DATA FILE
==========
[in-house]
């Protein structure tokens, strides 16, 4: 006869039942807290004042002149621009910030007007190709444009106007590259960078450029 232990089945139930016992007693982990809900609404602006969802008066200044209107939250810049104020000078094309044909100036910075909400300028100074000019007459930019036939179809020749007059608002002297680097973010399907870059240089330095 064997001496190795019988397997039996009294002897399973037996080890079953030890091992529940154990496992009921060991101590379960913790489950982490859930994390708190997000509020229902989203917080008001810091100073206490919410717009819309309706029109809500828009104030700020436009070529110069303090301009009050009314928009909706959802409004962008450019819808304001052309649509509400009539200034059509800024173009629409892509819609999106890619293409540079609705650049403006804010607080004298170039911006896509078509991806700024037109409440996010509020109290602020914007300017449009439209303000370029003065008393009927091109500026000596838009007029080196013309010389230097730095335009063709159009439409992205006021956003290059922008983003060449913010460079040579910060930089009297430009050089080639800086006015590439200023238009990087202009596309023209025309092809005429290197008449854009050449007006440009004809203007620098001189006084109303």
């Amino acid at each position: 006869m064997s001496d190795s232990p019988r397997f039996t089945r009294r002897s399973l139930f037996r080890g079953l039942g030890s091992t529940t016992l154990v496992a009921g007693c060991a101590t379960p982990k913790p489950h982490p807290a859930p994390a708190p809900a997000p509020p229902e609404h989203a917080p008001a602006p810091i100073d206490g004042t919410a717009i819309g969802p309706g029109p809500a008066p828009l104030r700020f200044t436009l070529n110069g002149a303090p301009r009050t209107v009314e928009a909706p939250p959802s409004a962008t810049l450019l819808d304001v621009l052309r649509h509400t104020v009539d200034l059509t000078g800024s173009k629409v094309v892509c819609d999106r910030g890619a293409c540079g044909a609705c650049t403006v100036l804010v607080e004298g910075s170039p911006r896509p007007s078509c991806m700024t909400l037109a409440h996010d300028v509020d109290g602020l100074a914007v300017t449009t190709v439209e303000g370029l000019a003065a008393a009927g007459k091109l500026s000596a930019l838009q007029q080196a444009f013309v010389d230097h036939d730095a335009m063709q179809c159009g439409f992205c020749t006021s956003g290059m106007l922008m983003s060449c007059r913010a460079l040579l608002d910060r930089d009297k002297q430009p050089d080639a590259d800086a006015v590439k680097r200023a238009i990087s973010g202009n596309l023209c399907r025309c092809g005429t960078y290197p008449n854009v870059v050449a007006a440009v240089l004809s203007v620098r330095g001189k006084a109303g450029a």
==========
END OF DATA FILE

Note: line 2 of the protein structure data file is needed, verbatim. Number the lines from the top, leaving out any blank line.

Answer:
């Protein structure tokens, strides 16, 4: 006869039942807290004042002149621009910030007007190709444009106007590259960078450029 232990089945139930016992007693982990809900609404602006969802008066200044209107939250810049104020000078094309044909100036910075909400300028100074000019007459930019036939179809020749007059608002002297680097973010399907870059240089330095 064997001496190795019988397997039996009294002897399973037996080890079953030890091992529940154990496992009921060991101590379960913790489950982490859930994390708190997000509020229902989203917080008001810091100073206490919410717009819309309706029109809500828009104030700020436009070529110069303090301009009050009314928009909706959802409004962008450019819808304001052309649509509400009539200034059509800024173009629409892509819609999106890619293409540079609705650049403006804010607080004298170039911006896509078509991806700024037109409440996010509020109290602020914007300017449009439209303000370029003065008393009927091109500026000596838009007029080196013309010389230097730095335009063709159009439409992205006021956003290059922008983003060449913010460079040579910060930089009297430009050089080639800086006015590439200023238009990087202009596309023209025309092809005429290197008449854009050449007006440009004809203007620098001189006084109303």